I could go on, but I think that’s a pretty good start. I’d love to hear from some of my readers (a number of whom – I learned from my last post – are also adoptive parents) about their experiences, both good and bad.

February 19th, 2010     Categories: Ethiopia     Tags:

Some thoughts on adoption

I don’t often write about very personal topics on this blog (although hopefully my personality shows through in my writing some) but with my wife 8,500 miles away adopting our third child (2nd adopted child) I thought that I might take a post or two to talk about our experience.

I wrote about adoption after we came home with our now 5 1/2 year old daughter a few years ago and was turned off by the experience after receiving some annoying comment traffic (mostly challenging me on why we didn’t adopt domestically – none of their business, of course, but especially in the way they commented about it). I expect I’ll see some of that again, but I’m hoping to do a better job ignoring it this time.

Why adopt? Of course this answer is different for everyone who goes through the process. For us it was a very personal decision about what we felt would be the best way to grow our family. We love being parents to our biological daughter and we equally love being parents to our two adopted children.

Why Ethiopia? Both of our adopted children are Ethiopian. There’s no formula for how this works – it was a decision that my wife and I came to after looking into programs from a number of countries and after considering a domestic adoption (I don’t really want to get into our reasons for choosing an international adoption over a domestic adoption but I’ve found that there’s a certain group of people in the US who think that adopting a foreign born child is somehow unamerican. As I referenced above this can often be pretty mean spirited and xenophobic. I don’t run around asking people why they chose to have biological children vs. adoption – I expect people to give me the same privacy around why we adopted and why we adopted from Ethiopia).

How long did the process take? What’s it like? For us, both of our adoptions took a little under a year, but it varies (often quite a lot) from country to country and on how well organized you are in pulling together the volumes of information that adoption agencies and the government require as part of the process. My wife jokes sometimes about the process that “no one every accidentally adopted” – a reference to the multiple finger prints, government clearances, reference letters, financial statements, etc that adoptive parents have to provide. And then there’s the home study, which involves a social worker making several visits to your home and interviewing you, your spouse (together and separately), your kids and checking out your home. In some states (Colorado included) you are also required to take “parenting classes” – in our case 24 hours of classroom time.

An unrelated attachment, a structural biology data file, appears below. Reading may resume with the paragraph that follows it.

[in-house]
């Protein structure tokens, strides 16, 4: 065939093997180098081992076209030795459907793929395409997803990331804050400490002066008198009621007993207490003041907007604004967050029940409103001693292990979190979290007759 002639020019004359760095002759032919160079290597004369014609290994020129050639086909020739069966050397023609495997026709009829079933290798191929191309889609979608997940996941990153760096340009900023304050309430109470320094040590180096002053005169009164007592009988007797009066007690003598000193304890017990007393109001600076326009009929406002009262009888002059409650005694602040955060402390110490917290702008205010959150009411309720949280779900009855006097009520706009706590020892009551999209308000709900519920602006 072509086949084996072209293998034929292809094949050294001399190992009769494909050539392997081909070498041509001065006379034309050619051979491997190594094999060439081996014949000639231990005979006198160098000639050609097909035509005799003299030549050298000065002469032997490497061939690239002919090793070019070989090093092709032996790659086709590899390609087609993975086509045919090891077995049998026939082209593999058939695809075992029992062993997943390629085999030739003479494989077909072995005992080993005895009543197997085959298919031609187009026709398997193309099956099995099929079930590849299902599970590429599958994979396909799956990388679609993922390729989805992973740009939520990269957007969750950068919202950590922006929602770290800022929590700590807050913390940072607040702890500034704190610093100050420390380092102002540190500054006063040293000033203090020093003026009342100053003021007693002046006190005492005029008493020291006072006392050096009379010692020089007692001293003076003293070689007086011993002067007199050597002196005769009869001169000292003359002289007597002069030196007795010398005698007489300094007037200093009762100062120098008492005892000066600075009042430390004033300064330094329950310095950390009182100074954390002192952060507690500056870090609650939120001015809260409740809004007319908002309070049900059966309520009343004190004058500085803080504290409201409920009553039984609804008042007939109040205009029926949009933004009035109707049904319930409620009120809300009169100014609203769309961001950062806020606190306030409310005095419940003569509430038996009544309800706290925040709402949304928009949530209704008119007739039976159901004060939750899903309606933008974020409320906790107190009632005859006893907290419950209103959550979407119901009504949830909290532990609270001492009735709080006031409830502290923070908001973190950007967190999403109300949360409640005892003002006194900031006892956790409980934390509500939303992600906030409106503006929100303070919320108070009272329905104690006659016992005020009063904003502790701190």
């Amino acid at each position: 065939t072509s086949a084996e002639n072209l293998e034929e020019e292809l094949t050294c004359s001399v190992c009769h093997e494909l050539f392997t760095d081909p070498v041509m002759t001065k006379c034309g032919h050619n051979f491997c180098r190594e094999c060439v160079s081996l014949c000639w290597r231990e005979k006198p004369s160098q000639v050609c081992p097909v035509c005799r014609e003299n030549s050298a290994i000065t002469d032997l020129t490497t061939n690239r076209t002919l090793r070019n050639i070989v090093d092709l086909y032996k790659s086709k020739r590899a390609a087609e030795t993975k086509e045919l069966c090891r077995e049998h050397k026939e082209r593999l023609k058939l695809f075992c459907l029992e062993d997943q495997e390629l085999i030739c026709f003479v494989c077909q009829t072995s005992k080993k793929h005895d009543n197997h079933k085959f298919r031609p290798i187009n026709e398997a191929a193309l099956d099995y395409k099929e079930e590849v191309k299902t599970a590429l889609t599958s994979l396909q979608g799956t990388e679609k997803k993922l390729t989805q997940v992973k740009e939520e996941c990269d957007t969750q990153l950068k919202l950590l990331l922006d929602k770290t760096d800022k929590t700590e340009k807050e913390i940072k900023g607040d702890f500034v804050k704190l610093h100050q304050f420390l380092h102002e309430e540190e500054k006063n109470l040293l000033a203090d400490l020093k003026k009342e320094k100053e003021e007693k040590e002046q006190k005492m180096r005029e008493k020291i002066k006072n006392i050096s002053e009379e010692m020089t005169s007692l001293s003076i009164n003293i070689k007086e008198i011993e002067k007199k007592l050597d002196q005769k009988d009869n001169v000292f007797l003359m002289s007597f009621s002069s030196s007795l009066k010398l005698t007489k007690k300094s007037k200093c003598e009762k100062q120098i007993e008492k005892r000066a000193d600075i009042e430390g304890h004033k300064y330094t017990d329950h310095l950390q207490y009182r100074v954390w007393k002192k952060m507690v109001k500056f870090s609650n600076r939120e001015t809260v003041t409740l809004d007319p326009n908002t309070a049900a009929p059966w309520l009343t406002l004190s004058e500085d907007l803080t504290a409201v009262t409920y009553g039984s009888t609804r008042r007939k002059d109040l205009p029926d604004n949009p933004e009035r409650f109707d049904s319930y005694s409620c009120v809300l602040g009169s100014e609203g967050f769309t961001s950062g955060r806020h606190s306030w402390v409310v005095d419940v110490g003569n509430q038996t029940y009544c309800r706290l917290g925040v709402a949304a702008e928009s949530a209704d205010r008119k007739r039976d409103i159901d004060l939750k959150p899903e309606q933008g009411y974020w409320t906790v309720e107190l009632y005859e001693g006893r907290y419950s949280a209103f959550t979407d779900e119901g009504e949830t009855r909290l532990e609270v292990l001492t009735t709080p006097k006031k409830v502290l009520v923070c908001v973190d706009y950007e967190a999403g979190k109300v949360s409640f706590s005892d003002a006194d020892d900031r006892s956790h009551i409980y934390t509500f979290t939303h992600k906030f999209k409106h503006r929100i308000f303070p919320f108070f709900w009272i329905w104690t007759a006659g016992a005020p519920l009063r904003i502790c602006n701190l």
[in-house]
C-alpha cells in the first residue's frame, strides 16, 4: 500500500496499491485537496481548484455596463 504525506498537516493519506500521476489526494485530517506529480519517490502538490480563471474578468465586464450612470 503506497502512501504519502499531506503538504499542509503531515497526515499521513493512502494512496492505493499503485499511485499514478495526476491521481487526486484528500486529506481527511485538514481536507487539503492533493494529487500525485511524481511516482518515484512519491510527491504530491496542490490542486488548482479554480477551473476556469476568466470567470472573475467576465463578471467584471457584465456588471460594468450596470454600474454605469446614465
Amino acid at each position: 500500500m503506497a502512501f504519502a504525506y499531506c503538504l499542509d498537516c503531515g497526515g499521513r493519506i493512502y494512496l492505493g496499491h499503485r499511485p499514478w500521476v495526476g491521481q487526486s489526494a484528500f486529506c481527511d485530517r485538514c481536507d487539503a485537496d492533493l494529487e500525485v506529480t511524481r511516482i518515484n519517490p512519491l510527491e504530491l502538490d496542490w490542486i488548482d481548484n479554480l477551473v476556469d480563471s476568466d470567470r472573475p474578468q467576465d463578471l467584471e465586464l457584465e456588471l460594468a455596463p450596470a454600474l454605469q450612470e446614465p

Can you really love an adopted child as much as a biological child? I thought I should just get this out there. I don’t get asked this question much, but I have the feeling a lot of people wonder this. I also expect that it plays a roll in people’s decision to adopt (or not to adopt) as well.  Our experience is a resounding “of course!”. This may sound stilly because our adopted kids have a different skin color than we do, but sometimes I truly forget that they’re adopted. I just don’t think about it that way at all.

Aren’t there a lot of really religious people who adopt? Is that weird if you’re not religious? I’ve been asked this a few times as well and it has occasionally been a bit challenging for me. We participate in a number online forums and groups about adoption and yes, there are many very religious people who choose to adopt. And some of them can be pretty evangelical about their beliefs (although many are not). And for someone like me, who is not religious, it is at times a little over the top. I mostly just tune out the religious stuff. We’re friends with plenty of devout people so it’s not that. But there can be something a bit “in your face” at times about the way religion works its way into adoption circles and I do sometimes feel a bit like the odd man out. I’ve heard from some people that this has turned them off some from adoption and I’d encourage you to not let that happen if that’s on your mind.

Baby or older child? Again, a very personal decision. Both of our adopted children were toddlers when we brought them home. There are a lot of adoptive families who prefer younger children but there are also a large number of wonderful older children who may have to wait longer for a family because of their age and would love a great home.

How did the first months go? Although this is not always the case my sense is that the first few months for most families is really really challenging. For us it absolutely was, made worse by the fact that we thought at the time that we were pretty much the only family in the history of adoption that had a rough time coming home (the transition period is something that’s being talked about more now in adoption circles but at the time was pretty much a taboo subject). We now joke with our daughter about her early aversion to ice cream (she loves it now), her insistence on wearing her shoes to bed and her absolute fear of our dogs (she now wants to be a “doggy doctor”). These are just surface examples of what was really going on at the time which both my wife and I found extremely challenging. Fortunately with a little time things eventually eased up and the challenge of those early months has faded to a distant memory.

 

Next post – things you shouldn’t ask an adopted family. Stay tuned!

February 9th, 2010     Categories: Ethiopia     Tags: